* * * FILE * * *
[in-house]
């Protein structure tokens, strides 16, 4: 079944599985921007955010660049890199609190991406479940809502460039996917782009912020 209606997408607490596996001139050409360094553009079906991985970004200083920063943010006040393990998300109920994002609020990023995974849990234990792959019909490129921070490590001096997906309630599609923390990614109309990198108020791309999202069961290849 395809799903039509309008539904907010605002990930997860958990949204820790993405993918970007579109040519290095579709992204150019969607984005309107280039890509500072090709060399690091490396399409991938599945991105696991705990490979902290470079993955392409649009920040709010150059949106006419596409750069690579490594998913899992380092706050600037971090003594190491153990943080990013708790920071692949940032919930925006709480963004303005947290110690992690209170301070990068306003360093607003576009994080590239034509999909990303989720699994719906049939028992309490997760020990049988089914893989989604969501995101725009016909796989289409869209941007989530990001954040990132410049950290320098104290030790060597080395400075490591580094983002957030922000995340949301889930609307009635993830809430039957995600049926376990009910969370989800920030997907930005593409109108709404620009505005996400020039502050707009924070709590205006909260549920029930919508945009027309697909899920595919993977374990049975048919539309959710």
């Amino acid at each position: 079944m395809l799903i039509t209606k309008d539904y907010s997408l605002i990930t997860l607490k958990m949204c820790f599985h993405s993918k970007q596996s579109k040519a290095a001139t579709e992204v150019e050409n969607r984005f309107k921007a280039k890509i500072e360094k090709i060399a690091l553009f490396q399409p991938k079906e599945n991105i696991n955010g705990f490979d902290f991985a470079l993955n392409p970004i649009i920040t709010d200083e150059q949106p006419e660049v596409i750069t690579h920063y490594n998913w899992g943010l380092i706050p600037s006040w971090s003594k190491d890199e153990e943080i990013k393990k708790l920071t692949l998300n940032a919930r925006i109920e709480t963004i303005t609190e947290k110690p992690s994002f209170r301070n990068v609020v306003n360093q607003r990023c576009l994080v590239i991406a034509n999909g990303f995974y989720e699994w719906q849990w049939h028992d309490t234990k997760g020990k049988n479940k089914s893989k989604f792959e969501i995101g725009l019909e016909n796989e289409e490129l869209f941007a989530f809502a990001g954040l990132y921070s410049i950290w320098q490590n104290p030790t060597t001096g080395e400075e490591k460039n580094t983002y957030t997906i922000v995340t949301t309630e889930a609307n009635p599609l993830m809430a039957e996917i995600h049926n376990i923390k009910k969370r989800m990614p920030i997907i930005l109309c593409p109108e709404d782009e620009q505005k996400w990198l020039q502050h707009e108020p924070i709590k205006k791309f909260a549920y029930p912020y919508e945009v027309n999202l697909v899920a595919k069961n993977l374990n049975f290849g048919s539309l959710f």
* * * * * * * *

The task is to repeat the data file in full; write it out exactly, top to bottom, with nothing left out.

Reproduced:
[in-house]
């Protein structure tokens, strides 16, 4: 079944599985921007955010660049890199609190991406479940809502460039996917782009912020 209606997408607490596996001139050409360094553009079906991985970004200083920063943010006040393990998300109920994002609020990023995974849990234990792959019909490129921070490590001096997906309630599609923390990614109309990198108020791309999202069961290849 395809799903039509309008539904907010605002990930997860958990949204820790993405993918970007579109040519290095579709992204150019969607984005309107280039890509500072090709060399690091490396399409991938599945991105696991705990490979902290470079993955392409649009920040709010150059949106006419596409750069690579490594998913899992380092706050600037971090003594190491153990943080990013708790920071692949940032919930925006709480963004303005947290110690992690209170301070990068306003360093607003576009994080590239034509999909990303989720699994719906049939028992309490997760020990049988089914893989989604969501995101725009016909796989289409869209941007989530990001954040990132410049950290320098104290030790060597080395400075490591580094983002957030922000995340949301889930609307009635993830809430039957995600049926376990009910969370989800920030997907930005593409109108709404620009505005996400020039502050707009924070709590205006909260549920029930919508945009027309697909899920595919993977374990049975048919539309959710």
């Amino acid at each position: 079944m395809l799903i039509t209606k309008d539904y907010s997408l605002i990930t997860l607490k958990m949204c820790f599985h993405s993918k970007q596996s579109k040519a290095a001139t579709e992204v150019e050409n969607r984005f309107k921007a280039k890509i500072e360094k090709i060399a690091l553009f490396q399409p991938k079906e599945n991105i696991n955010g705990f490979d902290f991985a470079l993955n392409p970004i649009i920040t709010d200083e150059q949106p006419e660049v596409i750069t690579h920063y490594n998913w899992g943010l380092i706050p600037s006040w971090s003594k190491d890199e153990e943080i990013k393990k708790l920071t692949l998300n940032a919930r925006i109920e709480t963004i303005t609190e947290k110690p992690s994002f209170r301070n990068v609020v306003n360093q607003r990023c576009l994080v590239i991406a034509n999909g990303f995974y989720e699994w719906q849990w049939h028992d309490t234990k997760g020990k049988n479940k089914s893989k989604f792959e969501i995101g725009l019909e016909n796989e289409e490129l869209f941007a989530f809502a990001g954040l990132y921070s410049i950290w320098q490590n104290p030790t060597t001096g080395e400075e490591k460039n580094t983002y957030t997906i922000v995340t949301t309630e889930a609307n009635p599609l993830m809430a039957e996917i995600h049926n376990i923390k009910k969370r989800m990614p920030i997907i930005l109309c593409p109108e709404d782009e620009q505005k996400w990198l020039q502050h707009e108020p924070i709590k205006k791309f909260a549920y029930p912020y919508e945009v027309n999202l697909v899920a595919k069961n993977l374990n049975f290849g048919s539309l959710f």